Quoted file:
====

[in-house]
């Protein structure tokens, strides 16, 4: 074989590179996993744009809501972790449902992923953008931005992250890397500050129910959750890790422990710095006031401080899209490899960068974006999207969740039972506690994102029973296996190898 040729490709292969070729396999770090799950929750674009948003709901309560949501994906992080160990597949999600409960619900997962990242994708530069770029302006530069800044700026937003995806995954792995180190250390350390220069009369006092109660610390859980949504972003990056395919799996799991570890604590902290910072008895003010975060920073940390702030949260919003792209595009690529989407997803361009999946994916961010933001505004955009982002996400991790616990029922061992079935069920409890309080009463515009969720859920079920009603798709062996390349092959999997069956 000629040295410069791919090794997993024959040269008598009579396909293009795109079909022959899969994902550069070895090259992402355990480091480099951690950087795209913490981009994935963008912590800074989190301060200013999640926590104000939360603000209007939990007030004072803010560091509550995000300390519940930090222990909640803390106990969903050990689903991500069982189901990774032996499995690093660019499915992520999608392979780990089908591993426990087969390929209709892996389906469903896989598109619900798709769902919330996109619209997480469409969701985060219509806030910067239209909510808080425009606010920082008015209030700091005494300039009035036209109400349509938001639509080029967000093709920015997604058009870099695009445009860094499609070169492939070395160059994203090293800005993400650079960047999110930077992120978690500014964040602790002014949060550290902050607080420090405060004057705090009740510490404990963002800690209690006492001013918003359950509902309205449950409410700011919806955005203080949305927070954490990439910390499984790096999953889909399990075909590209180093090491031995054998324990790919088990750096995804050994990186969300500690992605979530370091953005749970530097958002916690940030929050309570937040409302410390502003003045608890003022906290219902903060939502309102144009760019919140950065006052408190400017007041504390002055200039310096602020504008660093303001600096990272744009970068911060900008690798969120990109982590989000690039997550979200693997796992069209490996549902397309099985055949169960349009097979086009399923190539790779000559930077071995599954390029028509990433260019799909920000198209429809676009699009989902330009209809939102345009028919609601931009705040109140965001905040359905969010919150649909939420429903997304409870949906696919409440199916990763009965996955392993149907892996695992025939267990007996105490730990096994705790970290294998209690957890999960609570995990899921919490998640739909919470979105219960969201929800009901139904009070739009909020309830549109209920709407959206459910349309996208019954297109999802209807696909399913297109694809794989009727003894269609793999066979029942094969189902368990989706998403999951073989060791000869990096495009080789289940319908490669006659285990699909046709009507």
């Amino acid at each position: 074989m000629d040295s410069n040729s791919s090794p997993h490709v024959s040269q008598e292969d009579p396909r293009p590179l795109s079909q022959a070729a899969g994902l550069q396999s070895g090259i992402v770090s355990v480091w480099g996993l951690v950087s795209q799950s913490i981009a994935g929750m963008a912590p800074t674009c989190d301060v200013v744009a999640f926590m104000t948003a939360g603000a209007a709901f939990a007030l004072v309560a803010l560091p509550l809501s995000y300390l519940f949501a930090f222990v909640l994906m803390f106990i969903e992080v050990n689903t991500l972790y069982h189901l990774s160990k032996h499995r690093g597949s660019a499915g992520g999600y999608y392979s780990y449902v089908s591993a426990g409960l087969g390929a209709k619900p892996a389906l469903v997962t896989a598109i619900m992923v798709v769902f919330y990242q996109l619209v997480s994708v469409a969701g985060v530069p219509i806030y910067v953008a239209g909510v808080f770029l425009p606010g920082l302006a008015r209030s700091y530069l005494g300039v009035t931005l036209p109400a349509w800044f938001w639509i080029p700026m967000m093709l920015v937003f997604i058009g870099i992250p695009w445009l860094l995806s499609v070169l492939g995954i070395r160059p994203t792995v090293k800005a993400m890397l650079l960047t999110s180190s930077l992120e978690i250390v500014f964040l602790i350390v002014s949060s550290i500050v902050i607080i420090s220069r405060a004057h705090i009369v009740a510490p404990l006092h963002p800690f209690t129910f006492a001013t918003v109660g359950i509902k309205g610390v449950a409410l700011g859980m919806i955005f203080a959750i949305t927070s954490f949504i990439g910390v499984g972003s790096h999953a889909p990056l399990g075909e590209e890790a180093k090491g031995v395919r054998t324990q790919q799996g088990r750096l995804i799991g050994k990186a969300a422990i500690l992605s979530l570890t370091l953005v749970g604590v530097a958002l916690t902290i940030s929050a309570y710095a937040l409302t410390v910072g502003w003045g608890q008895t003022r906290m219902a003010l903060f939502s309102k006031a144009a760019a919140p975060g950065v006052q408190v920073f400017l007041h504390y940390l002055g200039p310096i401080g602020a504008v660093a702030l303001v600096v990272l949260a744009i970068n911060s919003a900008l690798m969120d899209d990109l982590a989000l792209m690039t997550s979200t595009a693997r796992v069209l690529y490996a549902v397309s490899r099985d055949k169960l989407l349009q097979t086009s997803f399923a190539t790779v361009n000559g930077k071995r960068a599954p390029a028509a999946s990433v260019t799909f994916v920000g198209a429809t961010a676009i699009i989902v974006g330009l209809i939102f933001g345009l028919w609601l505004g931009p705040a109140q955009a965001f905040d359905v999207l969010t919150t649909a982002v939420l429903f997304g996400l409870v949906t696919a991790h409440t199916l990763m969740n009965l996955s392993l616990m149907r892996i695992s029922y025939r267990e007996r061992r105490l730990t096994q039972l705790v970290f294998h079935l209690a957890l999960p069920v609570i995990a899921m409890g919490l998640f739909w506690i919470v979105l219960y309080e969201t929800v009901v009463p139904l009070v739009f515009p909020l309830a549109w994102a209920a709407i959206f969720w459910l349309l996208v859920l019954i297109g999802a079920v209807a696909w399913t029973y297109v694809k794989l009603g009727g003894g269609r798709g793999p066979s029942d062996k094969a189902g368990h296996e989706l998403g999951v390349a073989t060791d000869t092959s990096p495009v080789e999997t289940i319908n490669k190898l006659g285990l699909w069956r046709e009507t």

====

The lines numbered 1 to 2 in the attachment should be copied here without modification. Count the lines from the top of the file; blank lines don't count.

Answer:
[in-house]
């Protein structure tokens, strides 16, 4: 074989590179996993744009809501972790449902992923953008931005992250890397500050129910959750890790422990710095006031401080899209490899960068974006999207969740039972506690994102029973296996190898 040729490709292969070729396999770090799950929750674009948003709901309560949501994906992080160990597949999600409960619900997962990242994708530069770029302006530069800044700026937003995806995954792995180190250390350390220069009369006092109660610390859980949504972003990056395919799996799991570890604590902290910072008895003010975060920073940390702030949260919003792209595009690529989407997803361009999946994916961010933001505004955009982002996400991790616990029922061992079935069920409890309080009463515009969720859920079920009603798709062996390349092959999997069956 000629040295410069791919090794997993024959040269008598009579396909293009795109079909022959899969994902550069070895090259992402355990480091480099951690950087795209913490981009994935963008912590800074989190301060200013999640926590104000939360603000209007939990007030004072803010560091509550995000300390519940930090222990909640803390106990969903050990689903991500069982189901990774032996499995690093660019499915992520999608392979780990089908591993426990087969390929209709892996389906469903896989598109619900798709769902919330996109619209997480469409969701985060219509806030910067239209909510808080425009606010920082008015209030700091005494300039009035036209109400349509938001639509080029967000093709920015997604058009870099695009445009860094499609070169492939070395160059994203090293800005993400650079960047999110930077992120978690500014964040602790002014949060550290902050607080420090405060004057705090009740510490404990963002800690209690006492001013918003359950509902309205449950409410700011919806955005203080949305927070954490990439910390499984790096999953889909399990075909590209180093090491031995054998324990790919088990750096995804050994990186969300500690992605979530370091953005749970530097958002916690940030929050309570937040409302410390502003003045608890003022906290219902903060939502309102144009760019919140950065006052408190400017007041504390002055200039310096602020504008660093303001600096990272744009970068911060900008690798969120990109982590989000690039997550979200693997796992069209490996549902397309099985055949169960349009097979086009399923190539790779000559930077071995599954390029028509990433260019799909920000198209429809676009699009989902330009209809939102345009028919609601931009705040109140965001905040359905969010919150649909939420429903997304409870949906696919409440199916990763009965996955392993149907892996695992025939267990007996105490730990096994705790970290294998209690957890999960609570995990899921919490998640739909919470979105219960969201929800009901139904009070739009909020309830549109209920709407959206459910349309996208019954297109999802209807696909399913297109694809794989009727003894269609793999066979029942094969189902368990989706998403999951073989060791000869990096495009080789289940319908490669006659285990699909046709009507």